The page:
At the heart of it all, I wants to die a good death. Despite his period of alcoholism, and still being a heavy drinker and smoker, mentally and physically he is reasonably fit and healthy. But he is scared of decline, of his final years becoming marred by ill health and weakness, of the joy leaving his life as he watches helplessly from the sidelines as others live and he can only wait for death to finally catch up and release him. He watched his mother die slowly and painfully of cancer, cheated of a good death as she clung to every scrap of hope, every false promise of life seeming more like a punishment. I watched as illness changed his mother and she became unrecognizable, stripping her of everything that made her his mother and the brilliant woman he knew. He does not want that for himself. Despite being in a bad marriage, when I’s wife, Ulla, falls ill, he still nurses her through it with tenderness and care, wanting to make things easier for her. He is sad when she finally dies, but also relieved, enjoying the freedom he feels when he is released from having to care for another person as they become a shell of their former selves. And it seems to happen to the people in his life who seem the most alive. Both his mother and Ulla were vibrant, vivacious women, cowed and beaten by ill health. Likewise, his philosophy teacher with the brilliant mind didn’t die the venerable death he deserved, instead falling to the cruelty of dementia. As he returns from Paris, he calls in on an old friend in Copenhagen. I decides to tell Karel about his plan to die – the only person that he has shared this information with – but before he can do so, Karel shares some news of his own: he is ill. They breakfast together as they talk about his illness, and then Karel walks I to the door of his flat. He no longer goes out, he says, he makes all his journeys within the flat and gets whatever he needs delivered to the door. But:
“My illness has taught me to love life. The simple, quiet life. I used to be tired, and now I’m alert. I have no greater wish than to live, said Karel…”
Despite dealing with the darkest of subjects there is a lightness and hope to this novel that you probably wouldn’t expect. It is a novel full of emotion, of joy and of romance. You do not feel that I is a tragic figure, or someone that particularly needs help. While on the surface this lightness of tone may seem a little superficial, it is not, and it is actually one of the novel’s great strengths. I is a romantic at heart. He wants to live a beautiful life and die a beautiful death, a continuation of what has gone before. He sees beauty in everything: in food, drink, walking, reading, travel, women. He is an artist and lives his life as such – bohemian, unconventional and free. Nature is particularly important to him and much of I’s final year is marked by the ebb and flow of the seasons as he marks his last summer, autumn, winter and spring. He never talks of death as a bad thing, of something to be scared of, or to run from. We hardly hear the word ‘suicide’ or any of the connotations that the word carries with it. Death isn’t really seen as an ending. For a novel about death, Love is joyfully brim-full of life.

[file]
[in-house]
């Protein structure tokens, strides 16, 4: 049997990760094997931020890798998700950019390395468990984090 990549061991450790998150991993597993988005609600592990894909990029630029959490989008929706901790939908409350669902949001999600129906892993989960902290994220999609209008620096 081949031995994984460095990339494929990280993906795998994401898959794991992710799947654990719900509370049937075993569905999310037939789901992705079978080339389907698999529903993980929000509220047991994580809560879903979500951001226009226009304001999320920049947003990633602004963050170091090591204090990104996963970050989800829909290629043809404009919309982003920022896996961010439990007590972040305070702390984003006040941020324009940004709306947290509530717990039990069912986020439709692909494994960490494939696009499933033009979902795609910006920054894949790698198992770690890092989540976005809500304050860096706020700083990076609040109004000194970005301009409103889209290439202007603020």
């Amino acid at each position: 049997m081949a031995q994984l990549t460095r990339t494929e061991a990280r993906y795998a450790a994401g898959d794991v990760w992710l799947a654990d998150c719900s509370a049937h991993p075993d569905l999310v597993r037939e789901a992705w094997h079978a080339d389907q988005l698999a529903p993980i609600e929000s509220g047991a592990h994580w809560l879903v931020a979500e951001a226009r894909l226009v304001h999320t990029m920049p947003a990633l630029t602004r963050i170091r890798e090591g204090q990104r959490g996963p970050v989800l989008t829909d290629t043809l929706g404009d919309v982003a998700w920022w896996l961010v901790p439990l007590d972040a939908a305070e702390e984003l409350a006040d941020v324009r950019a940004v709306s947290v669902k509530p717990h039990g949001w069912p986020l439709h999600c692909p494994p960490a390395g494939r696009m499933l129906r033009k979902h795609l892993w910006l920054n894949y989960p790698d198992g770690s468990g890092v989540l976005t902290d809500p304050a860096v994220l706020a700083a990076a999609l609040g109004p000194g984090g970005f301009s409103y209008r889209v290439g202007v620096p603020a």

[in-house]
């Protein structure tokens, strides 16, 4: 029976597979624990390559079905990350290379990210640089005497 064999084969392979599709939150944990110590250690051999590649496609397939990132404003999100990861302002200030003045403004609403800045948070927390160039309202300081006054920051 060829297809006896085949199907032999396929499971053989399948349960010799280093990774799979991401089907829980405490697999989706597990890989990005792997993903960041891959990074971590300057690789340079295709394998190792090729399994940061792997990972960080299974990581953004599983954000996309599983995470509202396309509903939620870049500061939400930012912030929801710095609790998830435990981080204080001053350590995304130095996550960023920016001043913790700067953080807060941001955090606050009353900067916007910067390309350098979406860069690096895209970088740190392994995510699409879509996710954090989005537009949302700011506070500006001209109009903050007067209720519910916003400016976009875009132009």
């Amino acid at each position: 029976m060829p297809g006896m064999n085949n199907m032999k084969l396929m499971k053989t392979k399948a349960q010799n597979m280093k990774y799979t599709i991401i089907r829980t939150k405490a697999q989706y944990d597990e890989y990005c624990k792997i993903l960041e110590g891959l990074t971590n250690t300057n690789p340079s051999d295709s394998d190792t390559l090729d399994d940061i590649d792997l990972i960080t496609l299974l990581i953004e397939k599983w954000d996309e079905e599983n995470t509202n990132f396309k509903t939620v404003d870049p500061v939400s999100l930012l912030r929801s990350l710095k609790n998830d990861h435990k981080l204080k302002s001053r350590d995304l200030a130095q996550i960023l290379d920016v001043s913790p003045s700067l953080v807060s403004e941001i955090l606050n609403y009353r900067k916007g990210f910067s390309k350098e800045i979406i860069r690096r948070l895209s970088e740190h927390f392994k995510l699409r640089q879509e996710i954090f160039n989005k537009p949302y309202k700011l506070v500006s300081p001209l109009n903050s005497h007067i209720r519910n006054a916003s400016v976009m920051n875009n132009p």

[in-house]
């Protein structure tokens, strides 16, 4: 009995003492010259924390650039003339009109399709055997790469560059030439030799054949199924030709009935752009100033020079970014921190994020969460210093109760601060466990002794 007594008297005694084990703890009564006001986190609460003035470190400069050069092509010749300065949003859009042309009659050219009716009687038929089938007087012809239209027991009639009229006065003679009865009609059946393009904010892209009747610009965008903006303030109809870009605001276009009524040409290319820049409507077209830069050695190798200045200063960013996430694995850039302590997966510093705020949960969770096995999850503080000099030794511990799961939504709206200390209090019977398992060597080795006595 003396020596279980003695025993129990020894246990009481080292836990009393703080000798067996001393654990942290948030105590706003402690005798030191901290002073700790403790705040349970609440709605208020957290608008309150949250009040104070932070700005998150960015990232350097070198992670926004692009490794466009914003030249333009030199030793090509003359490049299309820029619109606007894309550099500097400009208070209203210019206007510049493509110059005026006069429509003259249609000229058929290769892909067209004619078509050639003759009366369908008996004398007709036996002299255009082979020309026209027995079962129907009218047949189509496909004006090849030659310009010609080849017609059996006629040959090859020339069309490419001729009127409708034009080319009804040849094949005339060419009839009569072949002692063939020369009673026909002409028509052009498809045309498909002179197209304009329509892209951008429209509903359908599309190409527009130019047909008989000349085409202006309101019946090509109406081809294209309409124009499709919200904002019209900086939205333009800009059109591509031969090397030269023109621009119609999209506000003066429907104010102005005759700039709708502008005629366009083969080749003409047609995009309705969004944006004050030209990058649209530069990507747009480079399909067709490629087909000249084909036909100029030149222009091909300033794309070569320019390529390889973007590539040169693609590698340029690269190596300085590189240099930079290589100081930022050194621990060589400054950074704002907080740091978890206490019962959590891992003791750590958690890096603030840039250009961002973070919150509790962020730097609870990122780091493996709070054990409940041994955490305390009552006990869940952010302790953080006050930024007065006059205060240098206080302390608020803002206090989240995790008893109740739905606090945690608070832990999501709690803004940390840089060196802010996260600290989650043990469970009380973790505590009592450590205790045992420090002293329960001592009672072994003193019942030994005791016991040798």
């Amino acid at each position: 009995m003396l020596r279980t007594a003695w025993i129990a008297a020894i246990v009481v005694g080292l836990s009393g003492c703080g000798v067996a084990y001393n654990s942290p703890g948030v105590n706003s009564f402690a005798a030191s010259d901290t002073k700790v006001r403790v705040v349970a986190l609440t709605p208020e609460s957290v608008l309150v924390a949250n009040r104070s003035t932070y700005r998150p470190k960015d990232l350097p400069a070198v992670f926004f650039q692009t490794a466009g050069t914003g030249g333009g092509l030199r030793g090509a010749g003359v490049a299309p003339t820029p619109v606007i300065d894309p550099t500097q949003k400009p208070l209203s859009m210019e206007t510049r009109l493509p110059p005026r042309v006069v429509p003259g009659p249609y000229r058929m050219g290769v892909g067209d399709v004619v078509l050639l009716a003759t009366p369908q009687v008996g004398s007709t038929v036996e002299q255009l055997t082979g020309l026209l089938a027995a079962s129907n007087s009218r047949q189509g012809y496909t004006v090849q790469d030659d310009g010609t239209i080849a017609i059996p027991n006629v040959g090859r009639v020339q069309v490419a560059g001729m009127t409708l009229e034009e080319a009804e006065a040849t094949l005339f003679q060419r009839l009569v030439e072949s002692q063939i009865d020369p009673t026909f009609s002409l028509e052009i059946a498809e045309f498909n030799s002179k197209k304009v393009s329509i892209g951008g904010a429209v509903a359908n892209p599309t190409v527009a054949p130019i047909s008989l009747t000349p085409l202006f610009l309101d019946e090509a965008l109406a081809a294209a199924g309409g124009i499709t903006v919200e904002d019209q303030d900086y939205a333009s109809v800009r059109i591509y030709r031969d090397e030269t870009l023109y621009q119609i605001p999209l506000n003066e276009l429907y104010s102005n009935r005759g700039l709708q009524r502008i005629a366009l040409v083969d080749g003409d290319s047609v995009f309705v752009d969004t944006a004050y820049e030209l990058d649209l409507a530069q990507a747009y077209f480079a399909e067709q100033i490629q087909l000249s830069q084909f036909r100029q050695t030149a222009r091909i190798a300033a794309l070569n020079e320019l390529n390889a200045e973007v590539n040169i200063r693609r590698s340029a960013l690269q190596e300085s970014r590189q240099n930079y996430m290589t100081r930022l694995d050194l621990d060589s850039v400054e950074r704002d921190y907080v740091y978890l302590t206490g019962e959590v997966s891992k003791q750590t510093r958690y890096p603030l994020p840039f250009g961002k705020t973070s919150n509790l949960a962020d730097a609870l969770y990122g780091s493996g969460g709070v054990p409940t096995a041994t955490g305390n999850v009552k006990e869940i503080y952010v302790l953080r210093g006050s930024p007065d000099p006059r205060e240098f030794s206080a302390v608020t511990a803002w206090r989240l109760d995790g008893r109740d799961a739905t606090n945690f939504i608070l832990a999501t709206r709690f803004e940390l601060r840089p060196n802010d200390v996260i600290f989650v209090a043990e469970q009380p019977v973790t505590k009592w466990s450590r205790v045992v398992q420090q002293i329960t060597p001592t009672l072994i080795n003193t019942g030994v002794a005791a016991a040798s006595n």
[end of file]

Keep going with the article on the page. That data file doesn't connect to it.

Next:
Of course, he is plagued with doubts at times. Does he really want to die? He is sure but he is also unsure: now he has Aka and may become a father, is it really what he wants? At times he decides he does want to live, but ultimately that just hardens his resolve to make good on the promise he has made to die. On his way back from Paris he takes a train through Hamburg and his carriage is suddenly filled with people and what seems to be their entire world packed into suitcases and holdalls. He discovers that they are refugees, people who have come from a war zone and have seen their loved ones die, who are now actively travelling away from death while he is travelling towards it. For a moment he wonders if he should feel ashamed – he is on the verge of giving up everything they are so desperately trying to find (a job, a home, safety) – but he doesn’t. And yet:
“squashed in amongst the refugees, he felt a strong desire to live. These travellers had left death behind them, he had death before him, and it was this closeness to death that kindled in him the desire to live, that allowed him to see and feel: he saw people around him, he felt their misery and desperation spontaneously; he wanted so much to help them…”
He thinks about giving them his home – after all, he won’t need it for much longer and they will need a place to live. But something stops him from saying the words.
In his final year, I thinks his death through over and over, and covers every scenario. Even on his final day, he is still looking for the place to die. It has to be the right place. It has to be fitting. He walks to the sea and dives in – could he dive deeper and deeper until his breath gives out? But no, that’s not right. So he gets out and walks on, following a path up the mountainside, hoping to find a place by the river or a clearing in the forest, perhaps the cave where he had a secret hideaway as a child. But no, he doesn’t want to be eaten by animals – he wants to be found. So he goes onwards beside the river, still searching. He is in no rush, he might as well make the most of this last day, so he heads towards the city instead to say goodbye to some old places he knows well… and on he goes, remembering and reliving moments in time until, maybe, he finds the perfect place.
by Tomas Espedal
Translated by James Anderson
Seagull Books, 100 pages
Jane Wright is a web editor, writer and photographer. Her short fiction has been published by Litro, Sirens Call Publications, Crooked Cat, Mother's Milk Books and Popshot Magazine. She lives and works in Manchester.